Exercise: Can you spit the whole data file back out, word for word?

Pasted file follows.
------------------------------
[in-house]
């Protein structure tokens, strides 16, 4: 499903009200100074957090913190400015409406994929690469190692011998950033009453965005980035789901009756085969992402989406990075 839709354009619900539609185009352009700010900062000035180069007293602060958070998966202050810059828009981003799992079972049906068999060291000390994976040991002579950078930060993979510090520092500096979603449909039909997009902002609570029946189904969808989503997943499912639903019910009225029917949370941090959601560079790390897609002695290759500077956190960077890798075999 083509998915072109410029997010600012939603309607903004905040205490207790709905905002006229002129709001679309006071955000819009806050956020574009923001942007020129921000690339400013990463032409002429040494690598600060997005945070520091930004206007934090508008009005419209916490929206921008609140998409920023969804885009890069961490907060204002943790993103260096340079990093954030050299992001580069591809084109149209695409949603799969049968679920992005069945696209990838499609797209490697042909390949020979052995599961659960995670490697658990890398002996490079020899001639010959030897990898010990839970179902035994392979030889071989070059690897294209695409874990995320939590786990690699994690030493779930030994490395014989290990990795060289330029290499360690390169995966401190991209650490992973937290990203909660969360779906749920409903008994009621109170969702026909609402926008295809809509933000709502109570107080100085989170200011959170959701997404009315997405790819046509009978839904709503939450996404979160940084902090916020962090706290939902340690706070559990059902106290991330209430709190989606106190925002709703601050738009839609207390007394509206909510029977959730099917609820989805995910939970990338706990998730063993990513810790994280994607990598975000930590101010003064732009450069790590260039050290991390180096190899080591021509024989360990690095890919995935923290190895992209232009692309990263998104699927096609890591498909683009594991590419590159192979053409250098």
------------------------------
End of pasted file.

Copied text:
[in-house]
């Protein structure tokens, strides 16, 4: 499903009200100074957090913190400015409406994929690469190692011998950033009453965005980035789901009756085969992402989406990075 839709354009619900539609185009352009700010900062000035180069007293602060958070998966202050810059828009981003799992079972049906068999060291000390994976040991002579950078930060993979510090520092500096979603449909039909997009902002609570029946189904969808989503997943499912639903019910009225029917949370941090959601560079790390897609002695290759500077956190960077890798075999 083509998915072109410029997010600012939603309607903004905040205490207790709905905002006229002129709001679309006071955000819009806050956020574009923001942007020129921000690339400013990463032409002429040494690598600060997005945070520091930004206007934090508008009005419209916490929206921008609140998409920023969804885009890069961490907060204002943790993103260096340079990093954030050299992001580069591809084109149209695409949603799969049968679920992005069945696209990838499609797209490697042909390949020979052995599961659960995670490697658990890398002996490079020899001639010959030897990898010990839970179902035994392979030889071989070059690897294209695409874990995320939590786990690699994690030493779930030994490395014989290990990795060289330029290499360690390169995966401190991209650490992973937290990203909660969360779906749920409903008994009621109170969702026909609402926008295809809509933000709502109570107080100085989170200011959170959701997404009315997405790819046509009978839904709503939450996404979160940084902090916020962090706290939902340690706070559990059902106290991330209430709190989606106190925002709703601050738009839609207390007394509206909510029977959730099917609820989805995910939970990338706990998730063993990513810790994280994607990598975000930590101010003064732009450069790590260039050290991390180096190899080591021509024989360990690095890919995935923290190895992209232009692309990263998104699927096609890591498909683009594991590419590159192979053409250098």